Archive for December, 2010
Kephart was born in Pennsylvania and raised in Iowa. He was the director of the St. Louis Mercantile Library in St. Louis Misouri from 1890 to 1903. In these years Kephart also wrote about camping and hunting trips.1 Earlier, Kephart had also worked as a librarian atYale University and spent significant time in Italy as an employee of a wealthy American book collector.
In 1904, Kephart’s family (wife Laura and their six children) moved to Ithaca, New York, but Laura and Horace never divorced or legally separated. Horace Kephart found his way to western North Carolina, where he lived in the Hazel Creek section of what would later become the Great Smoky Mountain National Park:
Any fire can give you feelings of warmth. However, knowing how different fires direct and produce differing amounts of heat can help you choose which fire to make for your needs and circumstances. The “science” of a fire is based on three elements: fuel, oxygen and heat. The fuel is the material that will start and then keep the fire burning. In order to burn it must have oxygen. The oxygen combines with the gases emitted from the fuel as its consumed – that gas is released by heat applied to the fuel. Eventually the fuel is consumed, the energy is released in light and heat and the process is sustained by adding more fuel.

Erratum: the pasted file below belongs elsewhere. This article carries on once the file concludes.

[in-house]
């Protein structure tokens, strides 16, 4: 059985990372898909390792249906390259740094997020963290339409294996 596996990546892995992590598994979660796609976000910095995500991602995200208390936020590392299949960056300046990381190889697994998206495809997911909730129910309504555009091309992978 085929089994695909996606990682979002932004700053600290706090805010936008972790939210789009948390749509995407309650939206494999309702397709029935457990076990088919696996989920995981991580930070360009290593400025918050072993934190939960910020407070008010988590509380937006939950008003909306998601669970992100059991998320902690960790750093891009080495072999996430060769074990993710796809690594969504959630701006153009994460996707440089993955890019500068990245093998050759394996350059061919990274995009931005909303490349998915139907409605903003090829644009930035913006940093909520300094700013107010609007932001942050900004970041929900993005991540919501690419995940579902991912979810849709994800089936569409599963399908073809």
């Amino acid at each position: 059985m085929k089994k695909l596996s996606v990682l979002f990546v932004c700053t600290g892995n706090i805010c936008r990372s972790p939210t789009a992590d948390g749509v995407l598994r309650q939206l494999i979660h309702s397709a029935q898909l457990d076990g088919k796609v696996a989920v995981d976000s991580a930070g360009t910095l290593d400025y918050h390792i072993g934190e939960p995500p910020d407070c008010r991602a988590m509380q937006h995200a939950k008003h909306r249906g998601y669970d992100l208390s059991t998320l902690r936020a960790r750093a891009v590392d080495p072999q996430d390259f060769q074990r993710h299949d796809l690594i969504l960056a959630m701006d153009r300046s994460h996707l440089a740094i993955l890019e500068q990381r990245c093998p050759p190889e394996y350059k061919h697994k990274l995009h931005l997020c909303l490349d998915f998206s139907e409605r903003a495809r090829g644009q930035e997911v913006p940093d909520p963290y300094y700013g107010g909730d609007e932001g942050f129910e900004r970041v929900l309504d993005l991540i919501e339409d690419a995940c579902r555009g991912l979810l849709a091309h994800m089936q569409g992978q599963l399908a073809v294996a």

The key to any good fire is a quick start, sometimes with only one or two chances to do so. Good tinder – small dry shavings or strands or globs or drippings of quickly combustible material used to start a fire – is critical. Practice with what ever fire igniter you prefer and practice lighting the myriad varieties of tinder you can find outdoors: cattail fluff, birch bark, shredded dry leaves, small blades and stalks of grass, lint from you pockets – practicing what lights quickly and produces enough heat to start your tinder burning is a key skill in becoming a competent fire starter. Tinder is the base of your fire. Most any larger fire will usually be started from a tiny, burning pile of tinder (unless you happen to go the shortcut route and use Boy Scout Juice – lantern fuel!)